Silicon Valley companies aren't using as much office space as they used to

  • New office buildings are continuing to be built in San Francisco and Silicon Valley, but companies aren’t using as much space.
  • This may be an issue that spills into the housing sector.

New office towers are still sprouting like mushrooms in some pockets of San Francisco and Silicon Valley. The biggest tech companies are still expanding their office footprint. The media are still full of stories of mega-salaries for tech workers. And yet, employment growth of the phenomenal job-creation machine has stalled, and in San Francisco, “office-using employment” growth has turned negative.

This is how it’s not adding up in San Francisco:

The office sector in San Francisco saw a slew of large leasing transactions in the third quarter, at the top of which were the familiar names, according to global real-estate service provider Savills Studley in its Q3 report on San Francisco:

  • Facebook leased 412,234 square feet (sf), taking all the office space in the new mixed-use tower at 181 Fremont Street, scheduled for completion in the first half of 2018.
  • AirBnB leased 270,000 sf in the Zynga headquarters building at 650 Townsend Street.
  • Amazon leased 175,727 sf.

“Leasing activity has been quite top heavy in San Francisco in recent quarters, as the market’s largest firms secure more space,” writes Colin Scanlon, Research Manager at Savills Studley’s San Francisco office.

It “further depleted the supply of blocks of space greater than 75,000 sf,” he writes. “The dearth of options continues to be a challenge for very large requirements, but companies looking for full floors or less still have plenty of alternatives.”

So leasing activity surged to 2.7 million sq. ft. (msf), bringing the total for the past four quarters to 7 msf, though that’s still down about 10% from the long-term annual average of 7.7 msf, according to Savills Studley’s report.

After those deals, Class A vacant availability, which had been rising over the past several quarters, declined to 10.2%, but remained higher than a year ago. And the average Class A asking rent rose 3.6% year-over-year. Class B rent jumped nearly 10%. And office property sales spiked 47% year-over-year to $US2.66 billion.

But here’s the twist: Companies overall are not adding to employment in San Francisco. And “office-using employment” — a metric prepared by Savills Studley based on its analysis of Bureau of Labour Statistics data, utilising employment categories for financial, information, and professional/business services — has turned negative this year.

The chart below by Savills Studley shows that total office-using employment (blue columns, left scale) is around 425,000, a notch below 2016. The annual percentage change of office-using employment (black line, right scale) has dipped below zero. But the national trend (red line, right scale) hovers at an annual growth rate of around 2%:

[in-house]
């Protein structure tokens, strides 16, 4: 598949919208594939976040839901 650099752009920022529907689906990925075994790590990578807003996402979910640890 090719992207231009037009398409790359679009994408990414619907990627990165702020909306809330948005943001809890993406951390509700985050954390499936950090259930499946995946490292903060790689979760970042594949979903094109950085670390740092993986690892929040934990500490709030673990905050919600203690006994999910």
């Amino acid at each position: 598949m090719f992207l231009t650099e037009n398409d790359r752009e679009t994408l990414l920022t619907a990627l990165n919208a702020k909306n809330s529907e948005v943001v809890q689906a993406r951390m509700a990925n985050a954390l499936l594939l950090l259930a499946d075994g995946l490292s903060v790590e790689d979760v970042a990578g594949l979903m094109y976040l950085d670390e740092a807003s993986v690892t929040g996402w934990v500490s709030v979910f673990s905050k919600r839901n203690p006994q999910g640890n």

Note how growth peaked in 2012 and 2015 at annual rates of over 8% and how office employment crashed in 2009. The chart aptly represents the dizzying boom-and-bust cycles of San Francisco employment.

A similar scenario is playing out in Silicon Valley.

Office leasing activity rose 10% in Q3, bringing the total for the past four quarters to 4 msf, according to Savills Studley Q3 office report on Silicon Valley. Despite that, overall vacant availability rose from 14.5% a year ago to 16%, with Class A availability jumping from 18% a year ago to 21%. Nevertheless, overall asking rent jumped 12.4% year-over-year. Class A asking rent spiked 19%. And property sales for the year through July jumped 23% to $US2.14 billion.

“Google, under the guise of CBRE Global Investors, made more than 52 South Bay property purchases totaling $US820 million over the last three years,” concentrated in Sunnyvale, Savills Studley reported, adding that “Google occupied some buildings but its plans for many sites remain unclear.”

So Google is warehousing space for later use, if any. Just grabbing space is the key.

In recent months it also acquired a slew of other buildings including three NetApp buildings in Sunnyvale for $US319 million. NetApp is consolidating its footprint and will lease back one of the buildings.

“Google’s clandestine purchases in Sunnyvale may have enabled them to get ahead of any land rush,” the report added.

Google also unveiled plans to build an 8 msf mixed-use community in Downtown San Jose, including office, retail, and residences on a 240-acre site. But according to the report, “It will likely be several years before Google starts construction.”

So everything’s cool in Silicon Valley?

Alas, as in San Francisco, the present is marked by stalling employment growth in Silicon Valley, particularly office-using employment (chart by Savills Studley):

So what’s next? Even as the biggest tech employers are hiring — particularly Google, Facebook, and Amazon — others are not, and some are trimming back, such as Yahoo, NetApp, and others, including a gaggle of startups that are having trouble or are shutting down.

The net effect is in the above charts: overall office-using employment growth in Silicon Valley and San Francisco has stalled along a fairly steep curve, and in San Francisco has already shifted into decline mode. This might provide some clues about other uncool data points cropping up in the area.

For example, even as upward pressure on already crazy home prices persists in the Bay Area and in California, volume is in trouble.

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